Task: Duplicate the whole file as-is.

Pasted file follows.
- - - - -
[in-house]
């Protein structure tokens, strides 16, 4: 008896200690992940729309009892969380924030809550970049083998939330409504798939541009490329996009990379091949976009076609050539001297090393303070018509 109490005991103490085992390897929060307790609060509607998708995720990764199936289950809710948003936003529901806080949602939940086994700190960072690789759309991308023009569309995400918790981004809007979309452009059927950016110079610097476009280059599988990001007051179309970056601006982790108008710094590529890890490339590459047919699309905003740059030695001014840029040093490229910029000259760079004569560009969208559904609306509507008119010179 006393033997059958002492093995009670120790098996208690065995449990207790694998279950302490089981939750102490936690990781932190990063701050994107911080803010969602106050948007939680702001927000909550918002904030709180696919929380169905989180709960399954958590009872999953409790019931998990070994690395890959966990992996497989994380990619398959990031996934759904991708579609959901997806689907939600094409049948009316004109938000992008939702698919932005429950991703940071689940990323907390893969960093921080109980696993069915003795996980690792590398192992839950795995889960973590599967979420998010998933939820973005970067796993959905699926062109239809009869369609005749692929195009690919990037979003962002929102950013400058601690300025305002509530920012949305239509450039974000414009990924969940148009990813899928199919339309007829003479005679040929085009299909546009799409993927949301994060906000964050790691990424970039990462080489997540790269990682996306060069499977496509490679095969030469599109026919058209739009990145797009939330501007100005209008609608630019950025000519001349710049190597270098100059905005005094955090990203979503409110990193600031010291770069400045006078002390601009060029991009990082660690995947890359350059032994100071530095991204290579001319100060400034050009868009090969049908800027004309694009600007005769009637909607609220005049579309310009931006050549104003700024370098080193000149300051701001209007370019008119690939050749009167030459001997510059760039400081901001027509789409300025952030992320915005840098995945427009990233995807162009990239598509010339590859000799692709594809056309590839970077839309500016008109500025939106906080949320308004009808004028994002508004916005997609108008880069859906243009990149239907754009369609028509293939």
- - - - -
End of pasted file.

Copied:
[in-house]
């Protein structure tokens, strides 16, 4: 008896200690992940729309009892969380924030809550970049083998939330409504798939541009490329996009990379091949976009076609050539001297090393303070018509 109490005991103490085992390897929060307790609060509607998708995720990764199936289950809710948003936003529901806080949602939940086994700190960072690789759309991308023009569309995400918790981004809007979309452009059927950016110079610097476009280059599988990001007051179309970056601006982790108008710094590529890890490339590459047919699309905003740059030695001014840029040093490229910029000259760079004569560009969208559904609306509507008119010179 006393033997059958002492093995009670120790098996208690065995449990207790694998279950302490089981939750102490936690990781932190990063701050994107911080803010969602106050948007939680702001927000909550918002904030709180696919929380169905989180709960399954958590009872999953409790019931998990070994690395890959966990992996497989994380990619398959990031996934759904991708579609959901997806689907939600094409049948009316004109938000992008939702698919932005429950991703940071689940990323907390893969960093921080109980696993069915003795996980690792590398192992839950795995889960973590599967979420998010998933939820973005970067796993959905699926062109239809009869369609005749692929195009690919990037979003962002929102950013400058601690300025305002509530920012949305239509450039974000414009990924969940148009990813899928199919339309007829003479005679040929085009299909546009799409993927949301994060906000964050790691990424970039990462080489997540790269990682996306060069499977496509490679095969030469599109026919058209739009990145797009939330501007100005209008609608630019950025000519001349710049190597270098100059905005005094955090990203979503409110990193600031010291770069400045006078002390601009060029991009990082660690995947890359350059032994100071530095991204290579001319100060400034050009868009090969049908800027004309694009600007005769009637909607609220005049579309310009931006050549104003700024370098080193000149300051701001209007370019008119690939050749009167030459001997510059760039400081901001027509789409300025952030992320915005840098995945427009990233995807162009990239598509010339590859000799692709594809056309590839970077839309500016008109500025939106906080949320308004009808004028994002508004916005997609108008880069859906243009990149239907754009369609028509293939």